The mean hospital's compliance with protective guidelines during Covid-19 pandemic from the perspective of operating room nurses was 42.29 ± 7.11. In the present study, 60 participants (6.5%) reported a low level of hospital's compliance, 550 participants (59.4%) reported a moderate level of hospital's compliance and 316 participants (34.1%) reported a high level of hospital's compliance with the guidelines. Table 2 shows the percentage and frequency of hospital's compliance with protective guidelines during Covid-19 pandemic from the perspective of operating room nurses.
Table 2Hospital's Compliance With Protective Guidelines (Guidance) During Covid-19 Pandemic From the Perspective of Operating Room Nurses (N = 926)
During Covid-19 pandemic at the medical center where I work:
To some extent compiled
Protective guidelines before surgery
An algorithm of protective guidelines during Covid-19 pandemic is installed in the operating room.
Between two surgeries, all surfaces of the operating room and equipment are disinfected with a high-level disinfectant solution.
The operating room is cleaned at the end of the day, weekly and monthly according to the special guidelines during Covid-19 pandemic, such as the use of ultraviolet (UV) rays.
Alcohol-based high-level disinfectant solutions are available in scrub rooms.
All patients undergo diagnostic screening for Covid-19 before entering the operating room.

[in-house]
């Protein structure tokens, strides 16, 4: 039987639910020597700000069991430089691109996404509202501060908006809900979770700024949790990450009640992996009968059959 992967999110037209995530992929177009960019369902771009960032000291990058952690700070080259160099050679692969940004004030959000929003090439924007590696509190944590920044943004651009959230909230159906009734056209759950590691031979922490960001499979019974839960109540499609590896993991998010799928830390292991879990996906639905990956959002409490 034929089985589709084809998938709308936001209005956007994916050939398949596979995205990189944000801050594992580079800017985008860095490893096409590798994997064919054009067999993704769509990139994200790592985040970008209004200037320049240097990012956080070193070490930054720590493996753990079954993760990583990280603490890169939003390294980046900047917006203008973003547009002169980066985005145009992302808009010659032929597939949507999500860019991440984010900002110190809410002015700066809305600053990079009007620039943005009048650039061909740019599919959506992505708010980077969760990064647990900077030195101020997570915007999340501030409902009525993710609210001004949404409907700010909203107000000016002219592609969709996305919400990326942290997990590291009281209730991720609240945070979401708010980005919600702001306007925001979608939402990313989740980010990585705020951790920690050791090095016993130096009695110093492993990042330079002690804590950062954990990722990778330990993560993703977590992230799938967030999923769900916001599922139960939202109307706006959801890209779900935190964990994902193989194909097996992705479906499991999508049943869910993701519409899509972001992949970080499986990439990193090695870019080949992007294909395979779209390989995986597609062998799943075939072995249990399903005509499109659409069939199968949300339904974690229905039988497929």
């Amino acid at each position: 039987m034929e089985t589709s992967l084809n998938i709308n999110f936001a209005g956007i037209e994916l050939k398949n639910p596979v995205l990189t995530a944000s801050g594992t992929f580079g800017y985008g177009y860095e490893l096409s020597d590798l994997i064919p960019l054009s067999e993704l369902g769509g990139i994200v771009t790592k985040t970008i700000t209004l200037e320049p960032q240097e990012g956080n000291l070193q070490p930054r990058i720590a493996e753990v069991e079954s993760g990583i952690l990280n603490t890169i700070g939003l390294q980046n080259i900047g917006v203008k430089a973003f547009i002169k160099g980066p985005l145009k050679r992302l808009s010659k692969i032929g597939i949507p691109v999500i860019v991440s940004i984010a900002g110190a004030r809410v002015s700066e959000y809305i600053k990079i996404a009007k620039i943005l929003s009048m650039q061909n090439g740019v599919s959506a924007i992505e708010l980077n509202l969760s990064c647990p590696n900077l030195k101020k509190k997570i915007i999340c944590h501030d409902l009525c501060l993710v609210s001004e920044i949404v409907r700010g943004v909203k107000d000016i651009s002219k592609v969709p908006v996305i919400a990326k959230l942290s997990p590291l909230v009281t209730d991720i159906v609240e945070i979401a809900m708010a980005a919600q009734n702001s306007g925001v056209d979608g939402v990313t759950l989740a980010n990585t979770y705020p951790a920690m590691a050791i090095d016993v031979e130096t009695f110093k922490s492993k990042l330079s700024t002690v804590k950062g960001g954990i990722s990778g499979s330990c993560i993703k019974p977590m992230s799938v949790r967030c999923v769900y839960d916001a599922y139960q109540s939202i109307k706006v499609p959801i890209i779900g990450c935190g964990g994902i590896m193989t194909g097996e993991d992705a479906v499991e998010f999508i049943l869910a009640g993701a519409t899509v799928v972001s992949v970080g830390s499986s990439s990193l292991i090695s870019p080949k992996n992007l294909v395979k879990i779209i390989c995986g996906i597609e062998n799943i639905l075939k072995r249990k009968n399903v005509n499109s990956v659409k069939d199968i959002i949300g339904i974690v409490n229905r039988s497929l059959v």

In the operating room, there is a room with a separate ventilation system and a warning sign about entry and exit restrictions for patients with a positive Covid-19 test.
Surgical type guidelines
Only patients who are candidates for emergency surgery will undergo surgery.
Personal protective equipment (PPE) guidelines
PPE is readily available to surgical team members.
All personnel have been trained in the proper way to wear and remove PPE.
In all surgeries, members of the surgical team wear face shields or goggles.
In all surgeries, surgical team members use high-filtration masks such as N95.
In all surgeries, members of the surgical team use waterproof gowns.
In all surgeries, members of the surgical team use two pairs of latex gloves.
In all surgeries, the surgical team members use the shoe cover.
A patient who is a candidate for surgery not undergoing intubation is wearing a medical mask.
Environmental guidelines for air conditioning and filtration
Smoke suction devices are used in surgical smoke generating surgeries.
The operating room air pressure is negative for patients with Covid-19.
The operating room environment has standard conditions in terms of ventilation system (15-18 times air change per h).
Environmental standards of temperature and humidity
The operating room has standard conditions in terms of temperature (18-22)